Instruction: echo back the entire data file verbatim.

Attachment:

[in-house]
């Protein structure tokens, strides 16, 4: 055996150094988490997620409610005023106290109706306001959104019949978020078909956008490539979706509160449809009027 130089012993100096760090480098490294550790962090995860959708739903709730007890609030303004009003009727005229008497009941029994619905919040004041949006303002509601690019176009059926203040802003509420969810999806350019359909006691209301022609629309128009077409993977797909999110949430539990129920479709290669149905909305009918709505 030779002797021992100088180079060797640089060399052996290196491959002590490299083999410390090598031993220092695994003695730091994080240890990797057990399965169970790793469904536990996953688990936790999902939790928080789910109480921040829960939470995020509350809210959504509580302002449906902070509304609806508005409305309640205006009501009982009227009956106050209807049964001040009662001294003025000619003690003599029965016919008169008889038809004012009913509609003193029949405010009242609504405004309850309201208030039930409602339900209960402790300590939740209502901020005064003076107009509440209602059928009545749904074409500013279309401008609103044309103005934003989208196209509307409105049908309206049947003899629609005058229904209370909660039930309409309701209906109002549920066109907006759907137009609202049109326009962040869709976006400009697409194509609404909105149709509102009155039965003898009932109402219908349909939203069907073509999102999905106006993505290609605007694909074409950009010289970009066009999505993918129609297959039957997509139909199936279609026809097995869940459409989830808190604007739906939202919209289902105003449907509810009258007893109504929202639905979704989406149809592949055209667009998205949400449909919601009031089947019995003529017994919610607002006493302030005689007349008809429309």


[in-house]
């Protein structure tokens, strides 16, 4: 055996150094988490997620409610005023106290109706306001959104019949978020078909956008490539979706509160449809009027 130089012993100096760090480098490294550790962090995860959708739903709730007890609030303004009003009727005229008497009941029994619905919040004041949006303002509601690019176009059926203040802003509420969810999806350019359909006691209301022609629309128009077409993977797909999110949430539990129920479709290669149905909305009918709505 030779002797021992100088180079060797640089060399052996290196491959002590490299083999410390090598031993220092695994003695730091994080240890990797057990399965169970790793469904536990996953688990936790999902939790928080789910109480921040829960939470995020509350809210959504509580302002449906902070509304609806508005409305309640205006009501009982009227009956106050209807049964001040009662001294003025000619003690003599029965016919008169008889038809004012009913509609003193029949405010009242609504405004309850309201208030039930409602339900209960402790300590939740209502901020005064003076107009509440209602059928009545749904074409500013279309401008609103044309103005934003989208196209509307409105049908309206049947003899629609005058229904209370909660039930309409309701209906109002549920066109907006759907137009609202049109326009962040869709976006400009697409194509609404909105149709509102009155039965003898009932109402219908349909939203069907073509999102999905106006993505290609605007694909074409950009010289970009066009999505993918129609297959039957997509139909199936279609026809097995869940459409989830808190604007739906939202919209289902105003449907509810009258007893109504929202639905979704989406149809592949055209667009998205949400449909919601009031089947019995003529017994919610607002006493302030005689007349008809429309």